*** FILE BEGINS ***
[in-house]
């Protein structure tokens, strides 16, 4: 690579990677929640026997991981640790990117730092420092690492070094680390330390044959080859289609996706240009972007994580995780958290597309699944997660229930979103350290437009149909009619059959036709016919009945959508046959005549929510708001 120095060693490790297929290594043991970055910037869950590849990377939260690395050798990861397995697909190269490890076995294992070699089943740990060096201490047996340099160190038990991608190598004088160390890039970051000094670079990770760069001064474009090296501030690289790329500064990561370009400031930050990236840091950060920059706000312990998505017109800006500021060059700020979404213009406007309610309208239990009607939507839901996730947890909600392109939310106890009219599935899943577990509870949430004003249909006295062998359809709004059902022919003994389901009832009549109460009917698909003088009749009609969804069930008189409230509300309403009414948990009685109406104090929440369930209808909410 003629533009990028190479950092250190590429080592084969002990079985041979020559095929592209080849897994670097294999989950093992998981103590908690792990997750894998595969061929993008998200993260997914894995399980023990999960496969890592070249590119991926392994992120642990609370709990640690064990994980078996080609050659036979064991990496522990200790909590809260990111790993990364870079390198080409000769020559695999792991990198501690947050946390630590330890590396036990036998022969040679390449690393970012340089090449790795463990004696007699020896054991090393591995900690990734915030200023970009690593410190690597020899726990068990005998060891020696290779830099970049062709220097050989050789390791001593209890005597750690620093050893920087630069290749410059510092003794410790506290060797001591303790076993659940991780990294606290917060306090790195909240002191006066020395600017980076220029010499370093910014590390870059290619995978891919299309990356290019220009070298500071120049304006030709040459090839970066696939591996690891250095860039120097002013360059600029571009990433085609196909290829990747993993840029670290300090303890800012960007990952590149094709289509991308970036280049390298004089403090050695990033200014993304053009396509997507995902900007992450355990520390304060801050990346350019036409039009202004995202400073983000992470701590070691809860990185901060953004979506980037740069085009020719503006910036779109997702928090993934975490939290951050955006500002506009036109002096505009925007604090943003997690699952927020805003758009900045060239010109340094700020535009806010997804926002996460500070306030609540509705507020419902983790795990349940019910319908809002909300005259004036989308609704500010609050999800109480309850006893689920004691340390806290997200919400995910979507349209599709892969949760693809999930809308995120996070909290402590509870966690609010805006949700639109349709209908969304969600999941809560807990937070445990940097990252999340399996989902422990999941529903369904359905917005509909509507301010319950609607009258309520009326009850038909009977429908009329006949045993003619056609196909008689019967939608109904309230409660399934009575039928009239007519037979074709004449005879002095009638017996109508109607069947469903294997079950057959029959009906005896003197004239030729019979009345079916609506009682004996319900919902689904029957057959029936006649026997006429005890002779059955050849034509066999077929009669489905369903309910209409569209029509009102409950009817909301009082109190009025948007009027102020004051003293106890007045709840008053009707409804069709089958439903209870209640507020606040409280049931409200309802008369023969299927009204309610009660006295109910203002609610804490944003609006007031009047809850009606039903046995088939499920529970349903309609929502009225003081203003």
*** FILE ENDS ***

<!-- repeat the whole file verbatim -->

[in-house]
């Protein structure tokens, strides 16, 4: 690579990677929640026997991981640790990117730092420092690492070094680390330390044959080859289609996706240009972007994580995780958290597309699944997660229930979103350290437009149909009619059959036709016919009945959508046959005549929510708001 120095060693490790297929290594043991970055910037869950590849990377939260690395050798990861397995697909190269490890076995294992070699089943740990060096201490047996340099160190038990991608190598004088160390890039970051000094670079990770760069001064474009090296501030690289790329500064990561370009400031930050990236840091950060920059706000312990998505017109800006500021060059700020979404213009406007309610309208239990009607939507839901996730947890909600392109939310106890009219599935899943577990509870949430004003249909006295062998359809709004059902022919003994389901009832009549109460009917698909003088009749009609969804069930008189409230509300309403009414948990009685109406104090929440369930209808909410 003629533009990028190479950092250190590429080592084969002990079985041979020559095929592209080849897994670097294999989950093992998981103590908690792990997750894998595969061929993008998200993260997914894995399980023990999960496969890592070249590119991926392994992120642990609370709990640690064990994980078996080609050659036979064991990496522990200790909590809260990111790993990364870079390198080409000769020559695999792991990198501690947050946390630590330890590396036990036998022969040679390449690393970012340089090449790795463990004696007699020896054991090393591995900690990734915030200023970009690593410190690597020899726990068990005998060891020696290779830099970049062709220097050989050789390791001593209890005597750690620093050893920087630069290749410059510092003794410790506290060797001591303790076993659940991780990294606290917060306090790195909240002191006066020395600017980076220029010499370093910014590390870059290619995978891919299309990356290019220009070298500071120049304006030709040459090839970066696939591996690891250095860039120097002013360059600029571009990433085609196909290829990747993993840029670290300090303890800012960007990952590149094709289509991308970036280049390298004089403090050695990033200014993304053009396509997507995902900007992450355990520390304060801050990346350019036409039009202004995202400073983000992470701590070691809860990185901060953004979506980037740069085009020719503006910036779109997702928090993934975490939290951050955006500002506009036109002096505009925007604090943003997690699952927020805003758009900045060239010109340094700020535009806010997804926002996460500070306030609540509705507020419902983790795990349940019910319908809002909300005259004036989308609704500010609050999800109480309850006893689920004691340390806290997200919400995910979507349209599709892969949760693809999930809308995120996070909290402590509870966690609010805006949700639109349709209908969304969600999941809560807990937070445990940097990252999340399996989902422990999941529903369904359905917005509909509507301010319950609607009258309520009326009850038909009977429908009329006949045993003619056609196909008689019967939608109904309230409660399934009575039928009239007519037979074709004449005879002095009638017996109508109607069947469903294997079950057959029959009906005896003197004239030729019979009345079916609506009682004996319900919902689904029957057959029936006649026997006429005890002779059955050849034509066999077929009669489905369903309910209409569209029509009102409950009817909301009082109190009025948007009027102020004051003293106890007045709840008053009707409804069709089958439903209870209640507020606040409280049931409200309802008369023969299927009204309610009660006295109910203002609610804490944003609006007031009047809850009606039903046995088939499920529970349903309609929502009225003081203003």